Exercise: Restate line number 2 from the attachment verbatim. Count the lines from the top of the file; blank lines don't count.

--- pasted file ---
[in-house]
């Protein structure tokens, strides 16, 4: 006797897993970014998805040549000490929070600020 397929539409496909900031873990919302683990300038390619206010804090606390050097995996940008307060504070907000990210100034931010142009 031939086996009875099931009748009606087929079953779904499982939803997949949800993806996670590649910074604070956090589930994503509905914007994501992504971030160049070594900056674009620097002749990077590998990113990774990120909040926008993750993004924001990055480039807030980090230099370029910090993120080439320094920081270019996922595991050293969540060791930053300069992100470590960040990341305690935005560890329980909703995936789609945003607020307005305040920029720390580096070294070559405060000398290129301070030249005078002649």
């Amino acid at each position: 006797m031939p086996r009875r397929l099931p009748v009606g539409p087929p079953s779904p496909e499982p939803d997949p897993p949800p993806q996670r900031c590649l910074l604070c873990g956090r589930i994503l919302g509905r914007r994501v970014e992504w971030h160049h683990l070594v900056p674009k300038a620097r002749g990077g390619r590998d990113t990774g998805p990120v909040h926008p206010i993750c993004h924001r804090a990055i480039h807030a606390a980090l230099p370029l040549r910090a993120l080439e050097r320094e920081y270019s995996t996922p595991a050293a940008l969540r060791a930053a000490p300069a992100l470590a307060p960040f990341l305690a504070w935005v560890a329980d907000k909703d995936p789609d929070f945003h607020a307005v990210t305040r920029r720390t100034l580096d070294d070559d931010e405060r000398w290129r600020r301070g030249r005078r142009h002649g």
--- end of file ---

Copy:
């Protein structure tokens, strides 16, 4: 006797897993970014998805040549000490929070600020 397929539409496909900031873990919302683990300038390619206010804090606390050097995996940008307060504070907000990210100034931010142009 031939086996009875099931009748009606087929079953779904499982939803997949949800993806996670590649910074604070956090589930994503509905914007994501992504971030160049070594900056674009620097002749990077590998990113990774990120909040926008993750993004924001990055480039807030980090230099370029910090993120080439320094920081270019996922595991050293969540060791930053300069992100470590960040990341305690935005560890329980909703995936789609945003607020307005305040920029720390580096070294070559405060000398290129301070030249005078002649």